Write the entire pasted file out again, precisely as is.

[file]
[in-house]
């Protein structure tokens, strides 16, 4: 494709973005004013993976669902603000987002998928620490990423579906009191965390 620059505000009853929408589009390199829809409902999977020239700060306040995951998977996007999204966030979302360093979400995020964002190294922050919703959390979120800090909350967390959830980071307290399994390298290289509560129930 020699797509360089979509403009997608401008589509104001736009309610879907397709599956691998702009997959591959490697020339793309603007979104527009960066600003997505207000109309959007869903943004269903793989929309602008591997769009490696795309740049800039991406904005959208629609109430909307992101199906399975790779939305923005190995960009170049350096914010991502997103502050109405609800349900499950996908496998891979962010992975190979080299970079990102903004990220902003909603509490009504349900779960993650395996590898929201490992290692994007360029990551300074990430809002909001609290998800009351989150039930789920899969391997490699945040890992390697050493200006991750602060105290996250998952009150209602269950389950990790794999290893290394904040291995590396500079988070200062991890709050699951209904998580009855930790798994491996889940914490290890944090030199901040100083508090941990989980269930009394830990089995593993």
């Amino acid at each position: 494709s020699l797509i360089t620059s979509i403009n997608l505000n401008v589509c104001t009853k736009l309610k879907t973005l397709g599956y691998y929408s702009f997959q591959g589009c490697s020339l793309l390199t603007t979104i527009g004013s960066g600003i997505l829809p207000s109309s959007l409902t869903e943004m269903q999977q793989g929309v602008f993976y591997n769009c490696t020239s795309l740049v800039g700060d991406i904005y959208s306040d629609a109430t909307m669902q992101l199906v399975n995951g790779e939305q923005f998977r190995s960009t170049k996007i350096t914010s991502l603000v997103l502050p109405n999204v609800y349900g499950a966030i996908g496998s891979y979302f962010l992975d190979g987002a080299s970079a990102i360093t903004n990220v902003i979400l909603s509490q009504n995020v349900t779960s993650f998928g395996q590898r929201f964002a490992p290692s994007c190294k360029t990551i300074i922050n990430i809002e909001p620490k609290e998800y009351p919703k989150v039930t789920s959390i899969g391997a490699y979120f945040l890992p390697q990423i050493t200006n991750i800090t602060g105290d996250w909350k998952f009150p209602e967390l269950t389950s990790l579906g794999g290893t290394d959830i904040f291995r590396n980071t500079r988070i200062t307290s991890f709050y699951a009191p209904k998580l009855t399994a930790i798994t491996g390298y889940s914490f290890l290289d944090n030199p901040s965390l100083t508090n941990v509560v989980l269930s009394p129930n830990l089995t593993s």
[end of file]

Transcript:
[in-house]
């Protein structure tokens, strides 16, 4: 494709973005004013993976669902603000987002998928620490990423579906009191965390 620059505000009853929408589009390199829809409902999977020239700060306040995951998977996007999204966030979302360093979400995020964002190294922050919703959390979120800090909350967390959830980071307290399994390298290289509560129930 020699797509360089979509403009997608401008589509104001736009309610879907397709599956691998702009997959591959490697020339793309603007979104527009960066600003997505207000109309959007869903943004269903793989929309602008591997769009490696795309740049800039991406904005959208629609109430909307992101199906399975790779939305923005190995960009170049350096914010991502997103502050109405609800349900499950996908496998891979962010992975190979080299970079990102903004990220902003909603509490009504349900779960993650395996590898929201490992290692994007360029990551300074990430809002909001609290998800009351989150039930789920899969391997490699945040890992390697050493200006991750602060105290996250998952009150209602269950389950990790794999290893290394904040291995590396500079988070200062991890709050699951209904998580009855930790798994491996889940914490290890944090030199901040100083508090941990989980269930009394830990089995593993």
């Amino acid at each position: 494709s020699l797509i360089t620059s979509i403009n997608l505000n401008v589509c104001t009853k736009l309610k879907t973005l397709g599956y691998y929408s702009f997959q591959g589009c490697s020339l793309l390199t603007t979104i527009g004013s960066g600003i997505l829809p207000s109309s959007l409902t869903e943004m269903q999977q793989g929309v602008f993976y591997n769009c490696t020239s795309l740049v800039g700060d991406i904005y959208s306040d629609a109430t909307m669902q992101l199906v399975n995951g790779e939305q923005f998977r190995s960009t170049k996007i350096t914010s991502l603000v997103l502050p109405n999204v609800y349900g499950a966030i996908g496998s891979y979302f962010l992975d190979g987002a080299s970079a990102i360093t903004n990220v902003i979400l909603s509490q009504n995020v349900t779960s993650f998928g395996q590898r929201f964002a490992p290692s994007c190294k360029t990551i300074i922050n990430i809002e909001p620490k609290e998800y009351p919703k989150v039930t789920s959390i899969g391997a490699y979120f945040l890992p390697q990423i050493t200006n991750i800090t602060g105290d996250w909350k998952f009150p209602e967390l269950t389950s990790l579906g794999g290893t290394d959830i904040f291995r590396n980071t500079r988070i200062t307290s991890f709050y699951a009191p209904k998580l009855t399994a930790i798994t491996g390298y889940s914490f290890l290289d944090n030199p901040s965390l100083t508090n941990v509560v989980l269930s009394p129930n830990l089995t593993s």